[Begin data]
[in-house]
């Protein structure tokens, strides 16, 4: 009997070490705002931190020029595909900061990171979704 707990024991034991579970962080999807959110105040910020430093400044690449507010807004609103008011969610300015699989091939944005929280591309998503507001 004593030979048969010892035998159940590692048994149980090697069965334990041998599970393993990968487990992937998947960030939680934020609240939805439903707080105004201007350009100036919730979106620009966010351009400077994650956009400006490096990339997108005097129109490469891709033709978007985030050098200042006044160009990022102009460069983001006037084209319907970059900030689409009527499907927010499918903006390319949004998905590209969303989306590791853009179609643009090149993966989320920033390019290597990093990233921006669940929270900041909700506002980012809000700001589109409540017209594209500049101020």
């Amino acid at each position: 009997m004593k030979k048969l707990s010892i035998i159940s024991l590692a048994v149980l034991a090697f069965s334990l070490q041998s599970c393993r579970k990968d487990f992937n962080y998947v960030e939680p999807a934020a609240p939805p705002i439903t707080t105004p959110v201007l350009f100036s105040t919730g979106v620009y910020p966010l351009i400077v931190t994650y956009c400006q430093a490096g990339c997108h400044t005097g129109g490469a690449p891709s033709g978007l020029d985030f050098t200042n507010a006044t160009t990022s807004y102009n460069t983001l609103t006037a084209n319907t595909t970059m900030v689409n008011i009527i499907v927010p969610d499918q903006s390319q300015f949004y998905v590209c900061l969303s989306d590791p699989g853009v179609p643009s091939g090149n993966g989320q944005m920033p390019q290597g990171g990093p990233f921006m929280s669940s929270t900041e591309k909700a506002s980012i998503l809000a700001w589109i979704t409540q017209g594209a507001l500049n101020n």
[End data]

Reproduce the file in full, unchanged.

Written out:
[in-house]
């Protein structure tokens, strides 16, 4: 009997070490705002931190020029595909900061990171979704 707990024991034991579970962080999807959110105040910020430093400044690449507010807004609103008011969610300015699989091939944005929280591309998503507001 004593030979048969010892035998159940590692048994149980090697069965334990041998599970393993990968487990992937998947960030939680934020609240939805439903707080105004201007350009100036919730979106620009966010351009400077994650956009400006490096990339997108005097129109490469891709033709978007985030050098200042006044160009990022102009460069983001006037084209319907970059900030689409009527499907927010499918903006390319949004998905590209969303989306590791853009179609643009090149993966989320920033390019290597990093990233921006669940929270900041909700506002980012809000700001589109409540017209594209500049101020």
């Amino acid at each position: 009997m004593k030979k048969l707990s010892i035998i159940s024991l590692a048994v149980l034991a090697f069965s334990l070490q041998s599970c393993r579970k990968d487990f992937n962080y998947v960030e939680p999807a934020a609240p939805p705002i439903t707080t105004p959110v201007l350009f100036s105040t919730g979106v620009y910020p966010l351009i400077v931190t994650y956009c400006q430093a490096g990339c997108h400044t005097g129109g490469a690449p891709s033709g978007l020029d985030f050098t200042n507010a006044t160009t990022s807004y102009n460069t983001l609103t006037a084209n319907t595909t970059m900030v689409n008011i009527i499907v927010p969610d499918q903006s390319q300015f949004y998905v590209c900061l969303s989306d590791p699989g853009v179609p643009s091939g090149n993966g989320q944005m920033p390019q290597g990171g990093p990233f921006m929280s669940s929270t900041e591309k909700a506002s980012i998503l809000a700001w589109i979704t409540q017209g594209a507001l500049n101020n």